Slimy brown algae not only survived a wild ride into the stratosphere via a volcanic ash cloud, they landed on distant islands looking flawless, a new study finds.
"There's a crazy contrast between these delicate, glass-shelled organisms and one of the most powerful eruptions in Earth's history," said lead study author Alexa Van Eaton, a postdoctoral scholar at both the Cascades Volcano Observatory in Washington and Arizona State University.
The diatoms were launched by the Taupo super-eruption on New Zealand's North Island 25,000 years ago. More than 600 million cubic meters (20 billion cubic feet) of diatoms from a lake flew into the air, Van Eaton reported Sept. 6 in the journal Geology. Lumped together, the microscopic cells speckled throughout Taupo's ash layers would make a pile as big as Hawaii's famed Diamond Head volcanic cone.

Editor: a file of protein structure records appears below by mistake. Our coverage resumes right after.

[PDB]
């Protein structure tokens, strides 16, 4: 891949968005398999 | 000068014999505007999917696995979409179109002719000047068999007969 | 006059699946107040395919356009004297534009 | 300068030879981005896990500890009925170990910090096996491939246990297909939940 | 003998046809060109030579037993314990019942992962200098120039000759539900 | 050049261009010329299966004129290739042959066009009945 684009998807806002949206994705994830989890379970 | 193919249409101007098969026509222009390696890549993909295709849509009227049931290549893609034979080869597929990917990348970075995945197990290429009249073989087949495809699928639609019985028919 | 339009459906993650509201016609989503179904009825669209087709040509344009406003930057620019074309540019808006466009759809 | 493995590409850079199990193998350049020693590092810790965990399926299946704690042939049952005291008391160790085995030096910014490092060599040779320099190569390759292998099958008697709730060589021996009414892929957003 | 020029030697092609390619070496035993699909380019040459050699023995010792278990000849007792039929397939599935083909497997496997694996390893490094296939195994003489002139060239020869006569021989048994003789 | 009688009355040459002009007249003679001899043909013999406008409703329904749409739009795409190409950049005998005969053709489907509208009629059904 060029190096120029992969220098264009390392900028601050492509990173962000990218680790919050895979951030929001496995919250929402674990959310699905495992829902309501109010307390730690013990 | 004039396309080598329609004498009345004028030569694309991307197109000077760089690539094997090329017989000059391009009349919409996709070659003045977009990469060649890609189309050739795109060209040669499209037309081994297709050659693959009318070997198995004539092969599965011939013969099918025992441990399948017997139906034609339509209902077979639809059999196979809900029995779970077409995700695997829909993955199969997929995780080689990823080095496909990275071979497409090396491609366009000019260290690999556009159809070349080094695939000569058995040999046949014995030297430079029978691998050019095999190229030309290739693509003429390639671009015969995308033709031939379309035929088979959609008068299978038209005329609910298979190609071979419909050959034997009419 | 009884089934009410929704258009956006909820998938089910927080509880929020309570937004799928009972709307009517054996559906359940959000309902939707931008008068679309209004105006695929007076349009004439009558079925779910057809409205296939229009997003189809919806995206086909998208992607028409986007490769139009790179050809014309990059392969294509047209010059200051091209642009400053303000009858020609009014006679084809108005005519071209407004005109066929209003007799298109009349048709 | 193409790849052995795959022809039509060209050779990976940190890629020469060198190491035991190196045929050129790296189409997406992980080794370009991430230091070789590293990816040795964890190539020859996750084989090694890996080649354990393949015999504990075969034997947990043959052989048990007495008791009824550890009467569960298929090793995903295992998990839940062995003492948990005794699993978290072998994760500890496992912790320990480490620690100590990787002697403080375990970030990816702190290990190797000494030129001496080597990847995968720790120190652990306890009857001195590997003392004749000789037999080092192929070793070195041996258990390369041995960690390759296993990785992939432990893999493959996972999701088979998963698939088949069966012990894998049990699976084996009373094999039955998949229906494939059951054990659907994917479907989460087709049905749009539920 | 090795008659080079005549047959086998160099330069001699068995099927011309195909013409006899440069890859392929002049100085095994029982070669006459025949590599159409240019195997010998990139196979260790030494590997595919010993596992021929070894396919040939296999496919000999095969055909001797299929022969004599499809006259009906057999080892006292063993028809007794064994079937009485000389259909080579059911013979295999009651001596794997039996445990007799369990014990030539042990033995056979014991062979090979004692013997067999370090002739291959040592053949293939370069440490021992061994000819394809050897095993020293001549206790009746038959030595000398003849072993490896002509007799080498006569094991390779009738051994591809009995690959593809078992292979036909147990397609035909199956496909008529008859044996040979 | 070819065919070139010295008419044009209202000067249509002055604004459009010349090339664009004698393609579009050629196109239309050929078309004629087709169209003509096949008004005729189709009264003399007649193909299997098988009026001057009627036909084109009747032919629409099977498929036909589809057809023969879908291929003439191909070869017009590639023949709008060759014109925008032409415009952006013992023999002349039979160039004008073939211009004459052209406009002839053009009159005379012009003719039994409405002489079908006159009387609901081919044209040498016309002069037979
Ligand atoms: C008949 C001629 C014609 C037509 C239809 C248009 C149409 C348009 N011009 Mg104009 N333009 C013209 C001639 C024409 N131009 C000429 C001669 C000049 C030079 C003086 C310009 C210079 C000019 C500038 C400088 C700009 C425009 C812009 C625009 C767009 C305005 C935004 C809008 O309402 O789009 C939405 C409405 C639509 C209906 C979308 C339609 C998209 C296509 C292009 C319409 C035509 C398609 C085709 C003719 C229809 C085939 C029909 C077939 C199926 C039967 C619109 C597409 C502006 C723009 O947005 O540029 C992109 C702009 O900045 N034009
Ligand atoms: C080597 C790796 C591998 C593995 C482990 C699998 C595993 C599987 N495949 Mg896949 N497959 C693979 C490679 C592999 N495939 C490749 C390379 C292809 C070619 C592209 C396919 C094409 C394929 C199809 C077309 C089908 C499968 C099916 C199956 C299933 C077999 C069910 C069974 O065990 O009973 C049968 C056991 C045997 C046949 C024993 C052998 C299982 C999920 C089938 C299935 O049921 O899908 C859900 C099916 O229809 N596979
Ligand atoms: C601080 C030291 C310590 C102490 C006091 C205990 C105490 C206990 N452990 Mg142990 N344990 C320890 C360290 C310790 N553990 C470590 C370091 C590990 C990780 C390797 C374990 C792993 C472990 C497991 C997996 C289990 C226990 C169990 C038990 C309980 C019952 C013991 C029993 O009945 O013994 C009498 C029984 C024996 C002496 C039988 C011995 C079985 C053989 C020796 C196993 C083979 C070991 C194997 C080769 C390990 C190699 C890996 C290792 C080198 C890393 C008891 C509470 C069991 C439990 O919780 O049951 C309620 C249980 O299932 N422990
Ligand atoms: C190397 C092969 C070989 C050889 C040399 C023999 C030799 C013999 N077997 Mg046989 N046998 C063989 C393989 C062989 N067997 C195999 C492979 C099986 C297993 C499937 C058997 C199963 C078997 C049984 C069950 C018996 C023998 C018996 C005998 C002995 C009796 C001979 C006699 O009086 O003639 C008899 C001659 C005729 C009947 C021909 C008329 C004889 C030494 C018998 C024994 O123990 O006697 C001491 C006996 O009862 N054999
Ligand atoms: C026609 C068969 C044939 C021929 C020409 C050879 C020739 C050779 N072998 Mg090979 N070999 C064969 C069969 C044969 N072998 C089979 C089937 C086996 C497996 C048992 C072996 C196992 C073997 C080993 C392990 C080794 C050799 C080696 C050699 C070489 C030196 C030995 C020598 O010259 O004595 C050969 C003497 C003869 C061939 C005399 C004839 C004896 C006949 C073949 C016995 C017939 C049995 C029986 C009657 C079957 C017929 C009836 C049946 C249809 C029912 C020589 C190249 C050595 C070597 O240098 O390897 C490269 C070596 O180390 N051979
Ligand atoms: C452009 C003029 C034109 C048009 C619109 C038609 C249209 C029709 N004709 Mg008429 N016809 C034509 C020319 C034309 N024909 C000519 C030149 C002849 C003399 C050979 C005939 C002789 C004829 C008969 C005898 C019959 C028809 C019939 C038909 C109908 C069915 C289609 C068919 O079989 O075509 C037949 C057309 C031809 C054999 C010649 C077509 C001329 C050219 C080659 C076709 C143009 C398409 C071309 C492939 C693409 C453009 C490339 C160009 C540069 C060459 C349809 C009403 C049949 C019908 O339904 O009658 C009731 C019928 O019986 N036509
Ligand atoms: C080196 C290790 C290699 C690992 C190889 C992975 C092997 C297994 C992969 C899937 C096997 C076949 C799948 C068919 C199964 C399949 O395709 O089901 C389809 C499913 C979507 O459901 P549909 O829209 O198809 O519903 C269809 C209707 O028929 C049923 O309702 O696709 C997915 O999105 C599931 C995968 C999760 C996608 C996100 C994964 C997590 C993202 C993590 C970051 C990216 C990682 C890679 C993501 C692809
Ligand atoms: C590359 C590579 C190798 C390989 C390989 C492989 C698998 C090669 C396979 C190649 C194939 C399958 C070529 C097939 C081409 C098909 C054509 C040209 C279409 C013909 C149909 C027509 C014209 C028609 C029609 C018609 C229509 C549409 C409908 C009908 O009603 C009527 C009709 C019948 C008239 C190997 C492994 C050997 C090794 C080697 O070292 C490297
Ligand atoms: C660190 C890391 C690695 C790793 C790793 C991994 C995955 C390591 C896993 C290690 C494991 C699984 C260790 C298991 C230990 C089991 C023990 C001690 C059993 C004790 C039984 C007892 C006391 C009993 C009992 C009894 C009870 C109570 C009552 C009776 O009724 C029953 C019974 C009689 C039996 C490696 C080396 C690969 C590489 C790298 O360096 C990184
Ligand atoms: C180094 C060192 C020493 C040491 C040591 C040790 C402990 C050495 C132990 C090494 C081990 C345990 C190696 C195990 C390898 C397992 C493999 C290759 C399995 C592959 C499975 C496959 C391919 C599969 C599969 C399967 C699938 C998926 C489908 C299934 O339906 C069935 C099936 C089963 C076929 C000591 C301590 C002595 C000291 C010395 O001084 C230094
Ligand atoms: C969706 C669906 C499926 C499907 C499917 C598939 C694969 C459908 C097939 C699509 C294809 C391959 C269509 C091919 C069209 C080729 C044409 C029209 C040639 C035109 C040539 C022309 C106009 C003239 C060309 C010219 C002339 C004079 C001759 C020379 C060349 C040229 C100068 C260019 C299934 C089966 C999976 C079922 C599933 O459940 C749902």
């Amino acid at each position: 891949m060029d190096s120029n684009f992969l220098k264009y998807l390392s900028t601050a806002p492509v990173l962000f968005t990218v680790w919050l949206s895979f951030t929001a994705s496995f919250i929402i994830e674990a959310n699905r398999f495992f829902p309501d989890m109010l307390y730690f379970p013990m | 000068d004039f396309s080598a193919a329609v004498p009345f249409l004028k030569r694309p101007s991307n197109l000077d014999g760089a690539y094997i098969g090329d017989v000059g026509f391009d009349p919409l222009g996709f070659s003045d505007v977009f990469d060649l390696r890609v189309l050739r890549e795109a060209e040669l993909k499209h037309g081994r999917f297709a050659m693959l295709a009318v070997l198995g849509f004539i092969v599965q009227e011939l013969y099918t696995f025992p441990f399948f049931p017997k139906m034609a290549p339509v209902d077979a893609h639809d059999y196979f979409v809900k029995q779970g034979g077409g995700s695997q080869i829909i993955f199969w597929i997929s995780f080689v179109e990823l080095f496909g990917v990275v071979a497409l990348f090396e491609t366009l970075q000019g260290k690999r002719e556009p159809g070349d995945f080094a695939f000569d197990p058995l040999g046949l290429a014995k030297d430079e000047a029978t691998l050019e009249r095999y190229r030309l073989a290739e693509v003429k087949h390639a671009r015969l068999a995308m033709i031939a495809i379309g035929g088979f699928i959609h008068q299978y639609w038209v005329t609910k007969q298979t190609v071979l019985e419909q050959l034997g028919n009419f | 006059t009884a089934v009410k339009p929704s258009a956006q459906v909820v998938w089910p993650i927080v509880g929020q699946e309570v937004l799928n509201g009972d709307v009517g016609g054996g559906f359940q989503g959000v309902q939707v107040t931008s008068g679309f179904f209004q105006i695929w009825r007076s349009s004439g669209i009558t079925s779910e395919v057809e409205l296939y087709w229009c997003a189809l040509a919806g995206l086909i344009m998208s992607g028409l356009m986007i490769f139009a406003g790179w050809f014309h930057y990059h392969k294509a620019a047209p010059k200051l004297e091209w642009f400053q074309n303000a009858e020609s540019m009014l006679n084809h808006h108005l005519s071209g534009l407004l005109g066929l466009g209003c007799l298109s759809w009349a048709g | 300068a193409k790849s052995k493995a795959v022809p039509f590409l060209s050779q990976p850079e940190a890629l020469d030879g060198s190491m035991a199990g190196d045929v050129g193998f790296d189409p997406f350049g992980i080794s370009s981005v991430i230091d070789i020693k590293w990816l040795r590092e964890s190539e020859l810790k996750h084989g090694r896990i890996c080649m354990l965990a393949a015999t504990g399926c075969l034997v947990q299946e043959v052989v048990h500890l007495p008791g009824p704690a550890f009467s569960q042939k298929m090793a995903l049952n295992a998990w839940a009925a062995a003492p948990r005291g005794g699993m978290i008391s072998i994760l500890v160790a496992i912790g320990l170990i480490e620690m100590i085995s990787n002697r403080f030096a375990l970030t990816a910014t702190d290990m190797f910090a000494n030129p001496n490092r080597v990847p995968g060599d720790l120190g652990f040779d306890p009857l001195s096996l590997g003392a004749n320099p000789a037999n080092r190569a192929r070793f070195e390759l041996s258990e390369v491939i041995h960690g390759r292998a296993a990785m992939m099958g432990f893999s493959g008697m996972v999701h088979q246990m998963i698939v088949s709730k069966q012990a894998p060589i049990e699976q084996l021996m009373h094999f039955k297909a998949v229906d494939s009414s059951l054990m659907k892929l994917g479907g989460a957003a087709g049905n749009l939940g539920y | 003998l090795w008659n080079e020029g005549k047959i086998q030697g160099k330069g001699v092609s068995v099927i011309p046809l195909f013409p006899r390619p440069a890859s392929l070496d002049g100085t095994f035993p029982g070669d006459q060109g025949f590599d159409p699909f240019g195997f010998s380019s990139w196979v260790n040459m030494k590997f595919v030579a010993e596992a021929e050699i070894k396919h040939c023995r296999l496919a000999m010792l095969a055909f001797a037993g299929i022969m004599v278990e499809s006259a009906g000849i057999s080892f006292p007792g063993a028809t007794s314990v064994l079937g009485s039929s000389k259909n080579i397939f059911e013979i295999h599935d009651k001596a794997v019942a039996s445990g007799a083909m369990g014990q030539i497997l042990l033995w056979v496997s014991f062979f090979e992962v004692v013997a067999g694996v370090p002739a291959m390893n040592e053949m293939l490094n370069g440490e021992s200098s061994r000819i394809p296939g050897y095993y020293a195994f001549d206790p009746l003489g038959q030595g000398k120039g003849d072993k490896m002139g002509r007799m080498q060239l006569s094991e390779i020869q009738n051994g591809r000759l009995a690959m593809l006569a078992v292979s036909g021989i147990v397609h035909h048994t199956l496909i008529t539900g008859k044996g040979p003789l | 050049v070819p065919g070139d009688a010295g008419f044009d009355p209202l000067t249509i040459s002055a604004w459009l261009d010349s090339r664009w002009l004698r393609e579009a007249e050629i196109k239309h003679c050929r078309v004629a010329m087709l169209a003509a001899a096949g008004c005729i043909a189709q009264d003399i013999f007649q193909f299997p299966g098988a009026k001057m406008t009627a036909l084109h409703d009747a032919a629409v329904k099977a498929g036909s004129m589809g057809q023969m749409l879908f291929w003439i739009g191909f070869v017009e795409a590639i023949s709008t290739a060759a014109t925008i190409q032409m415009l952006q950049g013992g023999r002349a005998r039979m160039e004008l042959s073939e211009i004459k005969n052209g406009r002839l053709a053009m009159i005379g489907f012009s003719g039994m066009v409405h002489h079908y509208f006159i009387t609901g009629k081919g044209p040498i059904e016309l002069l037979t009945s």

Some diatoms drifted as far as the Chatham Islands, 525 miles (850 kilometers) east of New Zealand. "They just hitched a ride," Van Eaton said. The pristine shells in the Chatham Island ash suggest diatoms could infect new niches by coasting on atmospheric currents.
"If they made it there alive, this is one way microorganisms can travel and meet each other," Van Eaton told LiveScience's OurAmazingPlanet. "We know that ash from smaller events easily travels around the world." (5 Colossal Cones: Biggest Volcanoes on Earth)